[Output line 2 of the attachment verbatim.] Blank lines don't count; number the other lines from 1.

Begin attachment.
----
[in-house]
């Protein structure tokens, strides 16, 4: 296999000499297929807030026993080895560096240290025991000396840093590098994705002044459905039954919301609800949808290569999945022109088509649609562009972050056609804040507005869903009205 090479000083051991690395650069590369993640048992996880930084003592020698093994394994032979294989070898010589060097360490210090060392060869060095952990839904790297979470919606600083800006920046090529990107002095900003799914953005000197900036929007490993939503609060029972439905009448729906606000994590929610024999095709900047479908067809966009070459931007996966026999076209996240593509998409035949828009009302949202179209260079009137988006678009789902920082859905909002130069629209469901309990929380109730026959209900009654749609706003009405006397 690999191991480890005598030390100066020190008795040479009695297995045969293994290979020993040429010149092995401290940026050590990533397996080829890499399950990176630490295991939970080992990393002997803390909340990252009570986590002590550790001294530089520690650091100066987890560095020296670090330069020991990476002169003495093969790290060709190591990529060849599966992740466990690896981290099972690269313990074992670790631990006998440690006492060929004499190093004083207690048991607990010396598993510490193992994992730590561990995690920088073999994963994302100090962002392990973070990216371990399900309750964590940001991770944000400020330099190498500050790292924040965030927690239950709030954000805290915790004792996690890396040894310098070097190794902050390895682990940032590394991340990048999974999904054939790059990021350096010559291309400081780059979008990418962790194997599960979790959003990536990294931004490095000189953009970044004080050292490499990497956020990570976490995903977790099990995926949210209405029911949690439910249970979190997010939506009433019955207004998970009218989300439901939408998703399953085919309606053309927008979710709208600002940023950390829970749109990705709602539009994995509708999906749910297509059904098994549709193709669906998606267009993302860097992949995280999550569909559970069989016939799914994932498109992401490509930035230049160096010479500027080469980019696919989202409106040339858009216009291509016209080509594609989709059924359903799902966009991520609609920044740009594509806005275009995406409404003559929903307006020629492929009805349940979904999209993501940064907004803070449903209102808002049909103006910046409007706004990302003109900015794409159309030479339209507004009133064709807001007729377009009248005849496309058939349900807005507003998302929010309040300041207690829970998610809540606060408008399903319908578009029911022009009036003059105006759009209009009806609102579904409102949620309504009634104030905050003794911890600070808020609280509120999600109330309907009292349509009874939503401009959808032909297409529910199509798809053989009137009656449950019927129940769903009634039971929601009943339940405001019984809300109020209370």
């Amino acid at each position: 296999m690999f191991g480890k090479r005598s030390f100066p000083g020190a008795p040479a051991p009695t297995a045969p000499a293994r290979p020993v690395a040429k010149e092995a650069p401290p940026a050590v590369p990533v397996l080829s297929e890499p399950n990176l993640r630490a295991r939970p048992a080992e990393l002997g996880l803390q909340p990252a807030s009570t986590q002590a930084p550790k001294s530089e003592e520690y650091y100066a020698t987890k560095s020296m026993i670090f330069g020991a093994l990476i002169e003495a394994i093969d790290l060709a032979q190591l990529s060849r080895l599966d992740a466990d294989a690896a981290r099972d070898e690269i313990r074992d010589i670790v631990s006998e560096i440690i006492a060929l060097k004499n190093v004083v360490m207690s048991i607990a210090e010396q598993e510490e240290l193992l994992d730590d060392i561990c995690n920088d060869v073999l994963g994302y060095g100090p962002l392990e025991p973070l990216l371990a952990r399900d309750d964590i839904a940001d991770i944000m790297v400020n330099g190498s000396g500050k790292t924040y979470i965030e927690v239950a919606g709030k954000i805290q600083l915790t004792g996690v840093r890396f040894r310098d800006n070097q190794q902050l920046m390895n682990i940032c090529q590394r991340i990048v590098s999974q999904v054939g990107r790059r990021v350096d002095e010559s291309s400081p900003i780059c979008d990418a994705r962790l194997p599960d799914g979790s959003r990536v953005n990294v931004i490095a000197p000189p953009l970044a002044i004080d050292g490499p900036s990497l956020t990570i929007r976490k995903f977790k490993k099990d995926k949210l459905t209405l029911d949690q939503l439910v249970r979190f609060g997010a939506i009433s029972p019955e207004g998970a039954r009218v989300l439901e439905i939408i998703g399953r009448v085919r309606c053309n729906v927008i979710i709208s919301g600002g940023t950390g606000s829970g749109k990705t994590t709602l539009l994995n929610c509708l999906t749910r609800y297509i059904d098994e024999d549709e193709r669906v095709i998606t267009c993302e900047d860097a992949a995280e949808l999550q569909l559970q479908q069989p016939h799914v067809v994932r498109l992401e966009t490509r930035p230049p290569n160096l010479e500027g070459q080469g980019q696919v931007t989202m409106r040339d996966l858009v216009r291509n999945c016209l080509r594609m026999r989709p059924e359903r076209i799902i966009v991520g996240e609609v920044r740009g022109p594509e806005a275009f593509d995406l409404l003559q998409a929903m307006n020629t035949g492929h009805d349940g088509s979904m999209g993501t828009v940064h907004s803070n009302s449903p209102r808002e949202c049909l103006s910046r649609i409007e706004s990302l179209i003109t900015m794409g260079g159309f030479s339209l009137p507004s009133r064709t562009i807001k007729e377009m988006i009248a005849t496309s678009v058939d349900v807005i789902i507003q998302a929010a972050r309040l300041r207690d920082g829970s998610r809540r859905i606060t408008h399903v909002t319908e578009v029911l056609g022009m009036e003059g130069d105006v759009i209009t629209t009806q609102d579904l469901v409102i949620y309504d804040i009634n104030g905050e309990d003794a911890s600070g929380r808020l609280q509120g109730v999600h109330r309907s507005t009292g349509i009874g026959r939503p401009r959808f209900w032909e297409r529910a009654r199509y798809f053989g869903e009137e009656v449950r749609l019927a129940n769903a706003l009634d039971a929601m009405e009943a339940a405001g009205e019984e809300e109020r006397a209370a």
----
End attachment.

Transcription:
């Protein structure tokens, strides 16, 4: 296999000499297929807030026993080895560096240290025991000396840093590098994705002044459905039954919301609800949808290569999945022109088509649609562009972050056609804040507005869903009205 090479000083051991690395650069590369993640048992996880930084003592020698093994394994032979294989070898010589060097360490210090060392060869060095952990839904790297979470919606600083800006920046090529990107002095900003799914953005000197900036929007490993939503609060029972439905009448729906606000994590929610024999095709900047479908067809966009070459931007996966026999076209996240593509998409035949828009009302949202179209260079009137988006678009789902920082859905909002130069629209469901309990929380109730026959209900009654749609706003009405006397 690999191991480890005598030390100066020190008795040479009695297995045969293994290979020993040429010149092995401290940026050590990533397996080829890499399950990176630490295991939970080992990393002997803390909340990252009570986590002590550790001294530089520690650091100066987890560095020296670090330069020991990476002169003495093969790290060709190591990529060849599966992740466990690896981290099972690269313990074992670790631990006998440690006492060929004499190093004083207690048991607990010396598993510490193992994992730590561990995690920088073999994963994302100090962002392990973070990216371990399900309750964590940001991770944000400020330099190498500050790292924040965030927690239950709030954000805290915790004792996690890396040894310098070097190794902050390895682990940032590394991340990048999974999904054939790059990021350096010559291309400081780059979008990418962790194997599960979790959003990536990294931004490095000189953009970044004080050292490499990497956020990570976490995903977790099990995926949210209405029911949690439910249970979190997010939506009433019955207004998970009218989300439901939408998703399953085919309606053309927008979710709208600002940023950390829970749109990705709602539009994995509708999906749910297509059904098994549709193709669906998606267009993302860097992949995280999550569909559970069989016939799914994932498109992401490509930035230049160096010479500027080469980019696919989202409106040339858009216009291509016209080509594609989709059924359903799902966009991520609609920044740009594509806005275009995406409404003559929903307006020629492929009805349940979904999209993501940064907004803070449903209102808002049909103006910046409007706004990302003109900015794409159309030479339209507004009133064709807001007729377009009248005849496309058939349900807005507003998302929010309040300041207690829970998610809540606060408008399903319908578009029911022009009036003059105006759009209009009806609102579904409102949620309504009634104030905050003794911890600070808020609280509120999600109330309907009292349509009874939503401009959808032909297409529910199509798809053989009137009656449950019927129940769903009634039971929601009943339940405001019984809300109020209370």